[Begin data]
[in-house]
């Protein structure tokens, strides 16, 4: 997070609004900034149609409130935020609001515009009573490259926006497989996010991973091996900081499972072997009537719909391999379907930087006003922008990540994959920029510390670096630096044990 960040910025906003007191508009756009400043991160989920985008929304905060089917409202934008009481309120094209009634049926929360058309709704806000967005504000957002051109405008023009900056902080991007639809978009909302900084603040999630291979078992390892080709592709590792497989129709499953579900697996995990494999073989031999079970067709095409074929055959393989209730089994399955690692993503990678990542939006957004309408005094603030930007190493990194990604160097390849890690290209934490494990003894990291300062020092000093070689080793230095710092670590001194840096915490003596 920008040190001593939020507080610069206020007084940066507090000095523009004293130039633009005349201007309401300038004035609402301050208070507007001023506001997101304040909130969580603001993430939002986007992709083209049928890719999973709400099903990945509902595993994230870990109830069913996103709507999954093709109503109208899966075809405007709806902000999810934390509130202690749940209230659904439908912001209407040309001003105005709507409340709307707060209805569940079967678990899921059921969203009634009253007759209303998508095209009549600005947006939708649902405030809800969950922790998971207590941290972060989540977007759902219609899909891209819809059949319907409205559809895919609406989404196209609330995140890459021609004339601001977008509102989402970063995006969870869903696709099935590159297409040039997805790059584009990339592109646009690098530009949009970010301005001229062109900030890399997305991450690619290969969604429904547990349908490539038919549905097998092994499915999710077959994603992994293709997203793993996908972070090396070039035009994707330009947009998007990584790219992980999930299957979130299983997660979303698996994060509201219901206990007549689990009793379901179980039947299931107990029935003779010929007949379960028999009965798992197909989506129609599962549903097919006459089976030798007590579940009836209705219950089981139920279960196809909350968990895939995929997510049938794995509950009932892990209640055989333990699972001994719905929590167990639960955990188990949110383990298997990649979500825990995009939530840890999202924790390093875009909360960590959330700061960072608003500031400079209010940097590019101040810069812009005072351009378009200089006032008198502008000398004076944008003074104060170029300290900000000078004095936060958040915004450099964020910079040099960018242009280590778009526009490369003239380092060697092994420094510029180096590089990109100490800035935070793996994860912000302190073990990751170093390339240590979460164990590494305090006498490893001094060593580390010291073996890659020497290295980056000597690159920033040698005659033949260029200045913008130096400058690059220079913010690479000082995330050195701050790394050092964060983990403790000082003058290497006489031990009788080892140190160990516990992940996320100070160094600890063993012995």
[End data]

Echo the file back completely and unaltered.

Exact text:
[in-house]
């Protein structure tokens, strides 16, 4: 997070609004900034149609409130935020609001515009009573490259926006497989996010991973091996900081499972072997009537719909391999379907930087006003922008990540994959920029510390670096630096044990 960040910025906003007191508009756009400043991160989920985008929304905060089917409202934008009481309120094209009634049926929360058309709704806000967005504000957002051109405008023009900056902080991007639809978009909302900084603040999630291979078992390892080709592709590792497989129709499953579900697996995990494999073989031999079970067709095409074929055959393989209730089994399955690692993503990678990542939006957004309408005094603030930007190493990194990604160097390849890690290209934490494990003894990291300062020092000093070689080793230095710092670590001194840096915490003596 920008040190001593939020507080610069206020007084940066507090000095523009004293130039633009005349201007309401300038004035609402301050208070507007001023506001997101304040909130969580603001993430939002986007992709083209049928890719999973709400099903990945509902595993994230870990109830069913996103709507999954093709109503109208899966075809405007709806902000999810934390509130202690749940209230659904439908912001209407040309001003105005709507409340709307707060209805569940079967678990899921059921969203009634009253007759209303998508095209009549600005947006939708649902405030809800969950922790998971207590941290972060989540977007759902219609899909891209819809059949319907409205559809895919609406989404196209609330995140890459021609004339601001977008509102989402970063995006969870869903696709099935590159297409040039997805790059584009990339592109646009690098530009949009970010301005001229062109900030890399997305991450690619290969969604429904547990349908490539038919549905097998092994499915999710077959994603992994293709997203793993996908972070090396070039035009994707330009947009998007990584790219992980999930299957979130299983997660979303698996994060509201219901206990007549689990009793379901179980039947299931107990029935003779010929007949379960028999009965798992197909989506129609599962549903097919006459089976030798007590579940009836209705219950089981139920279960196809909350968990895939995929997510049938794995509950009932892990209640055989333990699972001994719905929590167990639960955990188990949110383990298997990649979500825990995009939530840890999202924790390093875009909360960590959330700061960072608003500031400079209010940097590019101040810069812009005072351009378009200089006032008198502008000398004076944008003074104060170029300290900000000078004095936060958040915004450099964020910079040099960018242009280590778009526009490369003239380092060697092994420094510029180096590089990109100490800035935070793996994860912000302190073990990751170093390339240590979460164990590494305090006498490893001094060593580390010291073996890659020497290295980056000597690159920033040698005659033949260029200045913008130096400058690059220079913010690479000082995330050195701050790394050092964060983990403790000082003058290497006489031990009788080892140190160990516990992940996320100070160094600890063993012995």